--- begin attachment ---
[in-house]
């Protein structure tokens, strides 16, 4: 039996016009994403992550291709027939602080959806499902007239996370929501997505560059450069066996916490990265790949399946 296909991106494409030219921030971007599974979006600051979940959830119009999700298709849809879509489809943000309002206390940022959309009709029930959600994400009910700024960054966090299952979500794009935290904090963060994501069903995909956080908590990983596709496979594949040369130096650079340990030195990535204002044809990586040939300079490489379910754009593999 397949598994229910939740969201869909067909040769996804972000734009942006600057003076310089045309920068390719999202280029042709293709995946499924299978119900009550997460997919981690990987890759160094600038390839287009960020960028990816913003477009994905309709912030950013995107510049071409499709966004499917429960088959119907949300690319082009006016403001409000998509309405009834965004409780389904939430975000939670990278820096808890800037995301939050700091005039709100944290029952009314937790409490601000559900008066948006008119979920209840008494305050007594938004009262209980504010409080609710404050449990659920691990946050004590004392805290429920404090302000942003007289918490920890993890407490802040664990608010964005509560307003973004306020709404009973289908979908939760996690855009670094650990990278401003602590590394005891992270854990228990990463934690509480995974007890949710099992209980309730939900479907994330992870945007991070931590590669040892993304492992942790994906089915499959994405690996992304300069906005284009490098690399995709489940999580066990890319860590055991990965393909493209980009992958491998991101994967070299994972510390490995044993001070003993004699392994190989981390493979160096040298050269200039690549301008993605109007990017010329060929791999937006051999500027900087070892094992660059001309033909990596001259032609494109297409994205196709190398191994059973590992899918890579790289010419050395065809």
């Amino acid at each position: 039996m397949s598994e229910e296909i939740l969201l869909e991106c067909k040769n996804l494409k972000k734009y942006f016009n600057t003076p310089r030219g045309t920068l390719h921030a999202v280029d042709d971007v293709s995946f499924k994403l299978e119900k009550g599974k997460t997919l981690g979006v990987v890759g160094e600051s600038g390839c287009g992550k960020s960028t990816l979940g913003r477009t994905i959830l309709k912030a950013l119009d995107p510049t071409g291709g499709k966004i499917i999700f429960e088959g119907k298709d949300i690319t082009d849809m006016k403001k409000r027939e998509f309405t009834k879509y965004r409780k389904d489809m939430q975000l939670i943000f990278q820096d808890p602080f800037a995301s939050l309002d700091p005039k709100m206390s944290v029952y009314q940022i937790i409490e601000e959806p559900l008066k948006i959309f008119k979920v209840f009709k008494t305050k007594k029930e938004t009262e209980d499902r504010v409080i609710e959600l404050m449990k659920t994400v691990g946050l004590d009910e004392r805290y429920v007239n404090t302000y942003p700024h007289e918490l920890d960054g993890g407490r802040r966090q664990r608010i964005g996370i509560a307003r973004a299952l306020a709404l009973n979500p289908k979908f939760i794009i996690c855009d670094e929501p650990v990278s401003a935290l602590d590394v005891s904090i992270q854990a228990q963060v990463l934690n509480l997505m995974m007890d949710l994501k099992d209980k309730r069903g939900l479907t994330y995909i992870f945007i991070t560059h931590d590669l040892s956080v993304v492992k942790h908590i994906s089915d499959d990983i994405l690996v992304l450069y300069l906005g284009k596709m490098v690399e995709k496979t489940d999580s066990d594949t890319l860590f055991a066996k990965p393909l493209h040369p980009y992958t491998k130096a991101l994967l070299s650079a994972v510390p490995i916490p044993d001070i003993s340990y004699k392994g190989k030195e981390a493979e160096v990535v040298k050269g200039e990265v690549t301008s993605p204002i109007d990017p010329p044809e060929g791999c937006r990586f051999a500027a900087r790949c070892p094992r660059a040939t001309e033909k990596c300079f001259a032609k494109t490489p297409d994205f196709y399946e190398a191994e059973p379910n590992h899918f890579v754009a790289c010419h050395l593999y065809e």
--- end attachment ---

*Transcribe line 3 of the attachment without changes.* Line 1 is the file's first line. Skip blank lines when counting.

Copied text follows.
């Amino acid at each position: 039996m397949s598994e229910e296909i939740l969201l869909e991106c067909k040769n996804l494409k972000k734009y942006f016009n600057t003076p310089r030219g045309t920068l390719h921030a999202v280029d042709d971007v293709s995946f499924k994403l299978e119900k009550g599974k997460t997919l981690g979006v990987v890759g160094e600051s600038g390839c287009g992550k960020s960028t990816l979940g913003r477009t994905i959830l309709k912030a950013l119009d995107p510049t071409g291709g499709k966004i499917i999700f429960e088959g119907k298709d949300i690319t082009d849809m006016k403001k409000r027939e998509f309405t009834k879509y965004r409780k389904d489809m939430q975000l939670i943000f990278q820096d808890p602080f800037a995301s939050l309002d700091p005039k709100m206390s944290v029952y009314q940022i937790i409490e601000e959806p559900l008066k948006i959309f008119k979920v209840f009709k008494t305050k007594k029930e938004t009262e209980d499902r504010v409080i609710e959600l404050m449990k659920t994400v691990g946050l004590d009910e004392r805290y429920v007239n404090t302000y942003p700024h007289e918490l920890d960054g993890g407490r802040r966090q664990r608010i964005g996370i509560a307003r973004a299952l306020a709404l009973n979500p289908k979908f939760i794009i996690c855009d670094e929501p650990v990278s401003a935290l602590d590394v005891s904090i992270q854990a228990q963060v990463l934690n509480l997505m995974m007890d949710l994501k099992d209980k309730r069903g939900l479907t994330y995909i992870f945007i991070t560059h931590d590669l040892s956080v993304v492992k942790h908590i994906s089915d499959d990983i994405l690996v992304l450069y300069l906005g284009k596709m490098v690399e995709k496979t489940d999580s066990d594949t890319l860590f055991a066996k990965p393909l493209h040369p980009y992958t491998k130096a991101l994967l070299s650079a994972v510390p490995i916490p044993d001070i003993s340990y004699k392994g190989k030195e981390a493979e160096v990535v040298k050269g200039e990265v690549t301008s993605p204002i109007d990017p010329p044809e060929g791999c937006r990586f051999a500027a900087r790949c070892p094992r660059a040939t001309e033909k990596c300079f001259a032609k494109t490489p297409d994205f196709y399946e190398a191994e059973p379910n590992h899918f890579v754009a790289c010419h050395l593999y065809e």